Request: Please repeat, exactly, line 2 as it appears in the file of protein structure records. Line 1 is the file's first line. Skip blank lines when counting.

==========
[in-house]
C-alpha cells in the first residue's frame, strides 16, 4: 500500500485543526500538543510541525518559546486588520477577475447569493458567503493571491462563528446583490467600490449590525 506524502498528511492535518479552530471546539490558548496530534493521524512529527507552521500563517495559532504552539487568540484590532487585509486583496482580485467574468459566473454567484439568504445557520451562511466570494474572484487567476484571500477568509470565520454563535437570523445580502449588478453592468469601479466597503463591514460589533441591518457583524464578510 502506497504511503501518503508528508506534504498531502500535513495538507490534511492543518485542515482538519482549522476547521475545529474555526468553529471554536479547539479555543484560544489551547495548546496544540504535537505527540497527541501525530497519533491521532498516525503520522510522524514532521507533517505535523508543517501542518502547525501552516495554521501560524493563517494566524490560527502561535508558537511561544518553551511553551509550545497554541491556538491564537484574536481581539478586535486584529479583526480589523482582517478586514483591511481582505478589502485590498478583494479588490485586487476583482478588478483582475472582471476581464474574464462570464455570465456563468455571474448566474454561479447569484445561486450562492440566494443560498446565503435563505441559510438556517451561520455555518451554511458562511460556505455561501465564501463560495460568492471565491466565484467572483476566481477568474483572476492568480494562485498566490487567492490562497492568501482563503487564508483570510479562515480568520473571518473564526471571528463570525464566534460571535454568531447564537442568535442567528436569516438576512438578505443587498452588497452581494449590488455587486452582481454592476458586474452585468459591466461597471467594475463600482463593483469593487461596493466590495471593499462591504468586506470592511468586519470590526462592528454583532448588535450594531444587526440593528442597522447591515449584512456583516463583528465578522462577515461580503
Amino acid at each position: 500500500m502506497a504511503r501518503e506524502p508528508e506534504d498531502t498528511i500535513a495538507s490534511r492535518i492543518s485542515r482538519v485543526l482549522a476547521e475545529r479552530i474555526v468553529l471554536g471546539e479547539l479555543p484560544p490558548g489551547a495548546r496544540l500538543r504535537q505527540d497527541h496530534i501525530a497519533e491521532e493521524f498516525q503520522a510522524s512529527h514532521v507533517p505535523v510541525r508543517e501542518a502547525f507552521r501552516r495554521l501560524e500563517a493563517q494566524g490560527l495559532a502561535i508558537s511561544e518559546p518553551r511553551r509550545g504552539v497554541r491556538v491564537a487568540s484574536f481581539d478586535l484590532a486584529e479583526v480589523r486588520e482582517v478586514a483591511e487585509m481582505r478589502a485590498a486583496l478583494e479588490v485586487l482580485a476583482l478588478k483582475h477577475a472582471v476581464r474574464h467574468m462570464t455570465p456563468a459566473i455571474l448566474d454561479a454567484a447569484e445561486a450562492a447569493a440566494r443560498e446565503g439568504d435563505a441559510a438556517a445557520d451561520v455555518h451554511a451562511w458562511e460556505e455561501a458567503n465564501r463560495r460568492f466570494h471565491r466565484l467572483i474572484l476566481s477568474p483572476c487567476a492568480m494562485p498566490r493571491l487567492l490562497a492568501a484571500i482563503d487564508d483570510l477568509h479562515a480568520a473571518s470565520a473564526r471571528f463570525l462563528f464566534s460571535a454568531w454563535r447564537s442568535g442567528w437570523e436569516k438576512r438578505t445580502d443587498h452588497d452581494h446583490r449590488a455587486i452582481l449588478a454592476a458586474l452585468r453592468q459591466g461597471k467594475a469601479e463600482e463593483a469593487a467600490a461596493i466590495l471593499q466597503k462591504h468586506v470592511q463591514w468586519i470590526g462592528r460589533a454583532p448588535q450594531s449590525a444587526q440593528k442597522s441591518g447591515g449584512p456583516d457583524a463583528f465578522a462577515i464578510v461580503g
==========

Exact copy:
C-alpha cells in the first residue's frame, strides 16, 4: 500500500485543526500538543510541525518559546486588520477577475447569493458567503493571491462563528446583490467600490449590525 506524502498528511492535518479552530471546539490558548496530534493521524512529527507552521500563517495559532504552539487568540484590532487585509486583496482580485467574468459566473454567484439568504445557520451562511466570494474572484487567476484571500477568509470565520454563535437570523445580502449588478453592468469601479466597503463591514460589533441591518457583524464578510 502506497504511503501518503508528508506534504498531502500535513495538507490534511492543518485542515482538519482549522476547521475545529474555526468553529471554536479547539479555543484560544489551547495548546496544540504535537505527540497527541501525530497519533491521532498516525503520522510522524514532521507533517505535523508543517501542518502547525501552516495554521501560524493563517494566524490560527502561535508558537511561544518553551511553551509550545497554541491556538491564537484574536481581539478586535486584529479583526480589523482582517478586514483591511481582505478589502485590498478583494479588490485586487476583482478588478483582475472582471476581464474574464462570464455570465456563468455571474448566474454561479447569484445561486450562492440566494443560498446565503435563505441559510438556517451561520455555518451554511458562511460556505455561501465564501463560495460568492471565491466565484467572483476566481477568474483572476492568480494562485498566490487567492490562497492568501482563503487564508483570510479562515480568520473571518473564526471571528463570525464566534460571535454568531447564537442568535442567528436569516438576512438578505443587498452588497452581494449590488455587486452582481454592476458586474452585468459591466461597471467594475463600482463593483469593487461596493466590495471593499462591504468586506470592511468586519470590526462592528454583532448588535450594531444587526440593528442597522447591515449584512456583516463583528465578522462577515461580503